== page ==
As reported in a paper published in the ACS journal Environmental Science & Technology, the plasma−catalyst synergistic reaction is more effective at low temperatures; the hybrid reaction reduces the temperature required to achieve the same level of DRE (destruction and removal efficiency) for hydrocarbon (HC) pollutants when compared to the temperature of the reaction under the influence of the catalyst alone. As a result of their work, the authors suggest that the plasma−catalyst technology is feasible to control exhaust emissions from next-generation low-temperature combustion (LTC) diesel engines.
Researchers identify new pathways in low-temp oxidation of hydrocarbons; important to fuel combustion, atmospheric chemistry and biochemistry
September 05, 2013
|The diagram illustrates the newly-described reaction that transforms molecules of ketohydroperoxide into acids and carbonyl molecules, after going through intermediate stages. Credit: ACS, Jalan et al. Click to enlarge.|
Researchers at MIT, with colleagues at the University of Minnesota, have provided evidence and theoretical rate coefficients for new pathways in the low-temperature oxidation of hydrocarbons. Their paper is published in the Journal of the American Chemical Society.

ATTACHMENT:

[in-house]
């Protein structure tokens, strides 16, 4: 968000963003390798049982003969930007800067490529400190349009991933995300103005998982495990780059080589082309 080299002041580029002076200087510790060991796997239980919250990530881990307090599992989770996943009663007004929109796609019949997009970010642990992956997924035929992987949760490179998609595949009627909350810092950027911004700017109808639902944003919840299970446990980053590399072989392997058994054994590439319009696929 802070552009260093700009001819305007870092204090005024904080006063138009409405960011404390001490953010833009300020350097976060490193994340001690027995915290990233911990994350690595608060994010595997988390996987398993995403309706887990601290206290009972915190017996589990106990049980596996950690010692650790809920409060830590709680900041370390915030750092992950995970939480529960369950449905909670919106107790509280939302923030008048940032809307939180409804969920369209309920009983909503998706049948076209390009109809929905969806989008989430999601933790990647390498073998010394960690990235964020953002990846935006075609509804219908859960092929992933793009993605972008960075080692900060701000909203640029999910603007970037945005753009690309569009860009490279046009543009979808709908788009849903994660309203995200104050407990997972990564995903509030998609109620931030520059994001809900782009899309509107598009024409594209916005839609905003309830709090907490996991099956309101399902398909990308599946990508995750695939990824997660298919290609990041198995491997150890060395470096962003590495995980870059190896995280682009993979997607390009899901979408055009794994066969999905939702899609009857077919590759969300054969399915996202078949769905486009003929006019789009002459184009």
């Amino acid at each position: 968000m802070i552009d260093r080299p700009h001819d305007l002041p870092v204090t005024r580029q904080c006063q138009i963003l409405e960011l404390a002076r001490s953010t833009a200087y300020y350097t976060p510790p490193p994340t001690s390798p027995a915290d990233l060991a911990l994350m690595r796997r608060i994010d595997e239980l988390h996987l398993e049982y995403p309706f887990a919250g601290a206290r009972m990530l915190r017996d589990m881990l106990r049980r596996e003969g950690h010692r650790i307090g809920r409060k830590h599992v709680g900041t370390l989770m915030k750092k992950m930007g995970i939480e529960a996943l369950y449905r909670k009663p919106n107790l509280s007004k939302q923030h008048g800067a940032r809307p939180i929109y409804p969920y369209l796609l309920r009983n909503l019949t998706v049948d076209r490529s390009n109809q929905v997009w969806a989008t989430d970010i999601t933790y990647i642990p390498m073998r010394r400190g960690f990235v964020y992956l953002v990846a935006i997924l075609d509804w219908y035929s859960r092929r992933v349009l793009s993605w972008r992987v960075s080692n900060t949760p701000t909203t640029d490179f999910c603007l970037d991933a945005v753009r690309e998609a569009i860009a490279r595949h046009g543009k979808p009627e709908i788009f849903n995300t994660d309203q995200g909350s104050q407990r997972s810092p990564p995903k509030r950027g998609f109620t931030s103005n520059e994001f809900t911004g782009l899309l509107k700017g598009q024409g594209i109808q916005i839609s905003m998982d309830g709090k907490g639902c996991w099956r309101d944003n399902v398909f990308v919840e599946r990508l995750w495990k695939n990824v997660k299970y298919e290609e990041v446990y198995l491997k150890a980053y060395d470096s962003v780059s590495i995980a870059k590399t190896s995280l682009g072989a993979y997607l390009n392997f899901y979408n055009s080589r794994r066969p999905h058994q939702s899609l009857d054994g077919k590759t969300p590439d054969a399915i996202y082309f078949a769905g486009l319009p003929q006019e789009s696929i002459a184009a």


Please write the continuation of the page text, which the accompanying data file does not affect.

The newly explained reaction—the basic outlines of which had been first hypothesized by Korcek and co-workers more than 30 years ago but the workings of which had never been understood in detail—is an important part of atmospheric reactions that lead to the formation of climate-affecting aerosols; biochemical reactions that may be important for human physiology; and combustion reactions in engines. The new study provides theoretical confirmation of Korcek’s hypothesis that ketohydroperoxide molecules (KHPs) are precursors to carboxylic acid formation.
Using ozone injection to control HCCI combustion
August 28, 2013
HCCI (homogeneous charge compression ignition) has been extensively studied in recent years due to its potential to maintain strong efficiency similar to compression ignition (CI) engines but also to produce very low emissions of NOx and particulate matter. Control of HCCI autoignition and combustion phasing is challenging, however. Unlike CI and spark ignition (SI) engines, HCCI cannot be easily controlled by external means (e.g., injectors or spark plugs), because the process is mainly governed by chemical kinetics.